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Therapy Dog Case Shows Need for Tort Reform

Updated: Apr 13

Taking sex offenders off the streets really ought to be squarely in the realm of public policy discussion in Arkansas. There is certainly a compelling state interest to find ways to stop sex crimes against children. Unfortunately, those who run the state’s judicial system do not appear to agree. A recent case involving therapy dogs for minors who testify in sex crime cases illustrates why the Arkansas judiciary needs some checks-and-balances when it comes to judicial procedure.

Here is how the Democrat-Gazette describes the case, as decided by Pulaski County Circuit Judge Wendell Griffen:

Arkansas legislators exceeded their authority when they enacted the Courthouse Dogs Child Witness Support Act, the judge determined. The law allows child victims to testify in court with a specially trained dog to comfort them.The problem Griffen found with Act 957 of 2015 is not about the dog. The judge ruled that the law violates the Arkansas Constitution’s separation of powers clause by usurping the judiciary’s authority over courtroom procedure and operations… Lawmakers have the power to define rights and duties by enacting laws, but they do not have the authority to command how the courts enforce those rights and duties, according to the judge’s three-page decision.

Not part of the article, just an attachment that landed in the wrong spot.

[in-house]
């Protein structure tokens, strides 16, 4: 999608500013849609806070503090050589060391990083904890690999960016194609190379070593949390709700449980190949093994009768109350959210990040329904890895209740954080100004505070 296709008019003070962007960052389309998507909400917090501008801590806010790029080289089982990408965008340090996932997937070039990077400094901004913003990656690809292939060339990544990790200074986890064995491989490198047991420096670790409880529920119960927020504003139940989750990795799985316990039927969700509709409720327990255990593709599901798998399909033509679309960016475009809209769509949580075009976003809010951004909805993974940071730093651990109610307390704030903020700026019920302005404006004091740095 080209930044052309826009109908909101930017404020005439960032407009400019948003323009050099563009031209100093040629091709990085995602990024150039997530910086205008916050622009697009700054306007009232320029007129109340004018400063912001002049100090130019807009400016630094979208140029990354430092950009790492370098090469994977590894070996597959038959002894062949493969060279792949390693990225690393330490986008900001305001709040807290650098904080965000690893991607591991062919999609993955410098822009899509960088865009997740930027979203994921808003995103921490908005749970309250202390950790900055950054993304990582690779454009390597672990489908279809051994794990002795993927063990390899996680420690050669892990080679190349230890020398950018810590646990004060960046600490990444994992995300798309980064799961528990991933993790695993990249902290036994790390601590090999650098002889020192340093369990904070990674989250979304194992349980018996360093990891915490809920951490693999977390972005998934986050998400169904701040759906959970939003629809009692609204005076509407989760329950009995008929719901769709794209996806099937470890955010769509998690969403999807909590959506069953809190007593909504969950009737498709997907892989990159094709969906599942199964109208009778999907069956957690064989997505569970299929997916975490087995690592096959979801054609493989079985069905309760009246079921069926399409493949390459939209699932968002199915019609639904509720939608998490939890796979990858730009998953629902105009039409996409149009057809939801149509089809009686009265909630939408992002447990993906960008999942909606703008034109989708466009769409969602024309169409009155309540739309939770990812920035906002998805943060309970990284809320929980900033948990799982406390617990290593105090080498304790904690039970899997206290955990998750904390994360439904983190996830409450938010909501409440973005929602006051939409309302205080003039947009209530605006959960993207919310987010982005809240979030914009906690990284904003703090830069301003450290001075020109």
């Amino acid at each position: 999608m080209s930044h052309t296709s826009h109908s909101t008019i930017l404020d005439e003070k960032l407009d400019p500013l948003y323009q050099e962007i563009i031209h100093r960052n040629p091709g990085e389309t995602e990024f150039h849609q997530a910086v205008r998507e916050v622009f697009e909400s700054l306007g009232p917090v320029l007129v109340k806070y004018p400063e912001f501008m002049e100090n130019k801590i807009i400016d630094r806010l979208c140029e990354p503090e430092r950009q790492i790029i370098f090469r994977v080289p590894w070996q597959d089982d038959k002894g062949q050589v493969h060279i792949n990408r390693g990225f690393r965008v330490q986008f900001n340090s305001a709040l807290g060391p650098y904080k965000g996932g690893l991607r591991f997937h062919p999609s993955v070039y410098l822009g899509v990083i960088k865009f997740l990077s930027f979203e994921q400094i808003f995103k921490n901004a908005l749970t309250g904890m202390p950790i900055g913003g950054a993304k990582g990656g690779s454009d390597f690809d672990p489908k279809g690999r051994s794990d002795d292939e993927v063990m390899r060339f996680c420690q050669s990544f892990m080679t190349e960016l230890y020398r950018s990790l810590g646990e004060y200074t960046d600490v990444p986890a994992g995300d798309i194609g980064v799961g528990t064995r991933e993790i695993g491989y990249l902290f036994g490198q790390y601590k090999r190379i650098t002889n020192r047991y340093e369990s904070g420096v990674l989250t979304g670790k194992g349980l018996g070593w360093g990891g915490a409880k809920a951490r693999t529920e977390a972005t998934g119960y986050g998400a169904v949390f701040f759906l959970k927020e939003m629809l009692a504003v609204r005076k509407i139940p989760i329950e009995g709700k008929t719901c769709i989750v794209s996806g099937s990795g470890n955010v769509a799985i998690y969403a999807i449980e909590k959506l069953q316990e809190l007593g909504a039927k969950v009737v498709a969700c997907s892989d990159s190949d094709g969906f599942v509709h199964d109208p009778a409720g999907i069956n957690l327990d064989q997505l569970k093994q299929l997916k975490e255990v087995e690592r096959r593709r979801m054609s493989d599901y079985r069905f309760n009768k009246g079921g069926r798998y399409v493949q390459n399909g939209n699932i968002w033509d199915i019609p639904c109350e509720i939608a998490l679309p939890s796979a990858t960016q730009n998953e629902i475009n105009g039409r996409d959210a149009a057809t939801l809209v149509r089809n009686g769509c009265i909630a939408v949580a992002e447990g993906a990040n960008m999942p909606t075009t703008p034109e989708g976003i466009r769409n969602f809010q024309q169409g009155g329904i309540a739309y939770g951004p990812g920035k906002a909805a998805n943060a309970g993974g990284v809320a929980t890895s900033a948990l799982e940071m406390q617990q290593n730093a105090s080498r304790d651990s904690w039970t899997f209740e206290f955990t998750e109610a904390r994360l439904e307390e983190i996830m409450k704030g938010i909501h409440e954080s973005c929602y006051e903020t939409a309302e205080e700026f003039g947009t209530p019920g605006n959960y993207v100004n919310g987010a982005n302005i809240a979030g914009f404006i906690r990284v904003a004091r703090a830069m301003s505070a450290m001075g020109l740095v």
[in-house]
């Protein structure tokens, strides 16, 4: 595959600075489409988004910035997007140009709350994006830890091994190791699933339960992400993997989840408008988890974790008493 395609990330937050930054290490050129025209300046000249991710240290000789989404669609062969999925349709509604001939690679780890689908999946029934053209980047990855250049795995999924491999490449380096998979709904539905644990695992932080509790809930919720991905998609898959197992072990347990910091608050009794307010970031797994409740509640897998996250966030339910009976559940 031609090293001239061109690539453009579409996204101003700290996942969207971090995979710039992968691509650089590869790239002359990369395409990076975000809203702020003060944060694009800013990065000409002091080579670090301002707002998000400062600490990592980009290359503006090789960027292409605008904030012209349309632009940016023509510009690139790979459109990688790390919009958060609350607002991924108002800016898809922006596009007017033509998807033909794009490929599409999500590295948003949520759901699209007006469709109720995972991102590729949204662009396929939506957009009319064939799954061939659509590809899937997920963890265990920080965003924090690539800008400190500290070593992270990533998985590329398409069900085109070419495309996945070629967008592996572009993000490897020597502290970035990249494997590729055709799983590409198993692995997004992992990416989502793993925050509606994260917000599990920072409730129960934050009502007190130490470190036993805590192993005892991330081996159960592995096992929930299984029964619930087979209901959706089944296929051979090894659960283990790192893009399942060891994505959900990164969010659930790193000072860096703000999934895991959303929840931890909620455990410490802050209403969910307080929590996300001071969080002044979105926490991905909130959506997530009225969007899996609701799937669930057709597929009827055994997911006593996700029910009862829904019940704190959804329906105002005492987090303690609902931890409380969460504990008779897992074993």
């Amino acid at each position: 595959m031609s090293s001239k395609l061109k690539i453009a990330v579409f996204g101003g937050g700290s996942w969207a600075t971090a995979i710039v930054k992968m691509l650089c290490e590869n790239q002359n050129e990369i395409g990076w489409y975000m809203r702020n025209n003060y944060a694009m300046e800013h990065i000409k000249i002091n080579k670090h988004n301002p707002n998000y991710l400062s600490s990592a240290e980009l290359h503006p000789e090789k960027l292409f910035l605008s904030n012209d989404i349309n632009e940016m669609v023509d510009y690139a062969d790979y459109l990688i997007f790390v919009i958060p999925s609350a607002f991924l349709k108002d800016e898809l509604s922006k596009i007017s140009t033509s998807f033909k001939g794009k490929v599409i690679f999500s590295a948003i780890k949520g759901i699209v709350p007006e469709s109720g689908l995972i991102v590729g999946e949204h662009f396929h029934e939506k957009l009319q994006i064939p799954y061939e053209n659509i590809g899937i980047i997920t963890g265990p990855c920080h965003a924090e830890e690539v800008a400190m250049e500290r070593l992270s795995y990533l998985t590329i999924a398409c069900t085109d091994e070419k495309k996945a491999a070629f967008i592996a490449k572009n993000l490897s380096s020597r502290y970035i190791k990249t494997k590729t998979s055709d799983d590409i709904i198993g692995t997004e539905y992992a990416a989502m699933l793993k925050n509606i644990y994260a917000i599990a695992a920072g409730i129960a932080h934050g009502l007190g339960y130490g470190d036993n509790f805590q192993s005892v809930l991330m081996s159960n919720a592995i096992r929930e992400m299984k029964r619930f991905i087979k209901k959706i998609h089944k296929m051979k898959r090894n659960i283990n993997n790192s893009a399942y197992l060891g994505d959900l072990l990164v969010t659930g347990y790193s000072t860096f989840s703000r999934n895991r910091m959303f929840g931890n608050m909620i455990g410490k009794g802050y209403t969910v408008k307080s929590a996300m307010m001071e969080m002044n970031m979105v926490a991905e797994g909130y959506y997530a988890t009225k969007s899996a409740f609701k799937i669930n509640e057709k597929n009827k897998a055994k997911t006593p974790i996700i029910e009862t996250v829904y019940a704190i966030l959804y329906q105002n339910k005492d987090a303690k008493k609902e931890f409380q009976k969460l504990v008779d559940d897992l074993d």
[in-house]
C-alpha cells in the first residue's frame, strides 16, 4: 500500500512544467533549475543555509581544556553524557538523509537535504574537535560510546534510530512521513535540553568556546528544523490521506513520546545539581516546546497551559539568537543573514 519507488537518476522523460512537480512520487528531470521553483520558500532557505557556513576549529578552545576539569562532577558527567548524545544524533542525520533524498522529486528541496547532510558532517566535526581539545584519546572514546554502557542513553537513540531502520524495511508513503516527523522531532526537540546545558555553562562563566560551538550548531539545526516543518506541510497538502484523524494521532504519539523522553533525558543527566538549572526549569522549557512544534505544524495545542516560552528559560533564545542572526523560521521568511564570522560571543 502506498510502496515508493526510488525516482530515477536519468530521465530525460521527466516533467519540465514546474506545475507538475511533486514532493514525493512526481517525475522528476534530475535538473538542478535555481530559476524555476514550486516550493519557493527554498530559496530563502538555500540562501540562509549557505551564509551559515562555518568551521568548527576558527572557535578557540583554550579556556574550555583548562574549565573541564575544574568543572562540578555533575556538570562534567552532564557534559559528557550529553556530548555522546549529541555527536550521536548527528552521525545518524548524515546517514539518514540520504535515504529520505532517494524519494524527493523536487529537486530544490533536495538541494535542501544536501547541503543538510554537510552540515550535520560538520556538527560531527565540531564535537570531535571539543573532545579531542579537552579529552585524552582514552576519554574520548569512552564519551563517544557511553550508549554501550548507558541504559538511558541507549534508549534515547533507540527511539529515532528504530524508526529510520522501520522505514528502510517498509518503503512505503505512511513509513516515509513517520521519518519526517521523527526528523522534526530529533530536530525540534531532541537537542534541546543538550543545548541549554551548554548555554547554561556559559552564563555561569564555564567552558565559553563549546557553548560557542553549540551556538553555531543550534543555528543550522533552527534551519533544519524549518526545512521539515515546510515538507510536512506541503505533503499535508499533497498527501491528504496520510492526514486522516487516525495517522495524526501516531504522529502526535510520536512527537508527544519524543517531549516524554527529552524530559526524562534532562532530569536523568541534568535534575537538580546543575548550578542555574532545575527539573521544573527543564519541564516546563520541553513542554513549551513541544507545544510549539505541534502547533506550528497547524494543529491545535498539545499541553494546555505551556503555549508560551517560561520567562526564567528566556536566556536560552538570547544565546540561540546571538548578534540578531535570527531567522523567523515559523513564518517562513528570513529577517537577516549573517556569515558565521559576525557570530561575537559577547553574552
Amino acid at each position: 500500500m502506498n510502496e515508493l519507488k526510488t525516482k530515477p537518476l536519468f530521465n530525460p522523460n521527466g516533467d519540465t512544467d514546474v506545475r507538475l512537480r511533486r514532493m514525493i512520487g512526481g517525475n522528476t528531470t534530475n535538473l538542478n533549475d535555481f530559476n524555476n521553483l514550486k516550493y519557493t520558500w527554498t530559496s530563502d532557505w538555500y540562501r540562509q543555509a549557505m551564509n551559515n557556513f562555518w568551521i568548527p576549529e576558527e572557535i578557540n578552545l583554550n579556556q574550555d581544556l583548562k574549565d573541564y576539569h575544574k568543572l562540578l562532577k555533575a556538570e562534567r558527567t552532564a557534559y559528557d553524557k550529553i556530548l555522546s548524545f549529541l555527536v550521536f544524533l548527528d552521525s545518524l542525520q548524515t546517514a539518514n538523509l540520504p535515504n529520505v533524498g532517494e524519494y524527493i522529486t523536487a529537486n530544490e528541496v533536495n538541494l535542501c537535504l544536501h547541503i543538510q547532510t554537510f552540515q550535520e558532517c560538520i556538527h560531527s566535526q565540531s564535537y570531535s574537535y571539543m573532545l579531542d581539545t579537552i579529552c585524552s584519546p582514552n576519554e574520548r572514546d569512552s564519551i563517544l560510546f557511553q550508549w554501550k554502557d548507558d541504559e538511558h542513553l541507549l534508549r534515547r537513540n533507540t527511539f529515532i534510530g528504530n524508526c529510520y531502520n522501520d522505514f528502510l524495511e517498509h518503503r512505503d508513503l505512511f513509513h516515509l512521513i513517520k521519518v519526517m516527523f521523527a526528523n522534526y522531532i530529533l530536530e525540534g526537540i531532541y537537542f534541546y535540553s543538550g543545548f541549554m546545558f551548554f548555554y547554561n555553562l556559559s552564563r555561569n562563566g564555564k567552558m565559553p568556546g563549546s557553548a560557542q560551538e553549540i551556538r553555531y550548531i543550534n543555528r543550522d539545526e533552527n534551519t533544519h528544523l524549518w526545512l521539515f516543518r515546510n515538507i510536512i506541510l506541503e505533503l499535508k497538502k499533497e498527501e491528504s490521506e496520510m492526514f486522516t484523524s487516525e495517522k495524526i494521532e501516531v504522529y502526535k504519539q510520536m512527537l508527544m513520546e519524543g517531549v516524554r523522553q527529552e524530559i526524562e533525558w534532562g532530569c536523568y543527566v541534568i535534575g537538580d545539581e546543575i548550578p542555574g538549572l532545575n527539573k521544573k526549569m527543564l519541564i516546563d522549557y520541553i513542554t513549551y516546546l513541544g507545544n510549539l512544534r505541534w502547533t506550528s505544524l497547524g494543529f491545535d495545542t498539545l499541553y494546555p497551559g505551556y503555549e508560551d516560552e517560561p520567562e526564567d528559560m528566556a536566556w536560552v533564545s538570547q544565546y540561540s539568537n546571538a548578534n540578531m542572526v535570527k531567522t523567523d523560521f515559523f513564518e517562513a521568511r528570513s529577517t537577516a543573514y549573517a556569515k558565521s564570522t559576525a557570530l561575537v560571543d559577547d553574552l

When they enacted the Courthouse Dogs Child Witness Support Act, legislators determined that children might be more willing to testify against accused predators if they had a therapy dog around to make them more comfortable. If kids are more willing to testify, presumably that would result in fewer sex criminals going free. That is an issue of public policy. And yet, a presiding judge determined that this question was a question of judicial procedure and operation. By barring these dogs from the courtroom, the state’s judiciary is frustrating a legitimate public policy goal.

This is something that we’ve explored previously on TAP. The courts are aggressively interpreting their authority under Amendment 80 to infringe upon legislators’ ability to make laws that affect public policy. In these cases, it is the courts, not legislators, who are determining public policy.

It is not a violation of separation of powers to allow the legislature to pass laws that affect the judiciary’s procedure. This is power that the legislature held for most of the state’s history. If the judiciary retains exclusive control of this power, we will continue to have the courts determining issues of public policy.   SJR 8 would give a supermajority of legislators the power to rectify this imbalance. It would restore a system of checks-and-balances for the judiciary. The therapy dog case is a perfect illustration of why reform in this area is long overdue.

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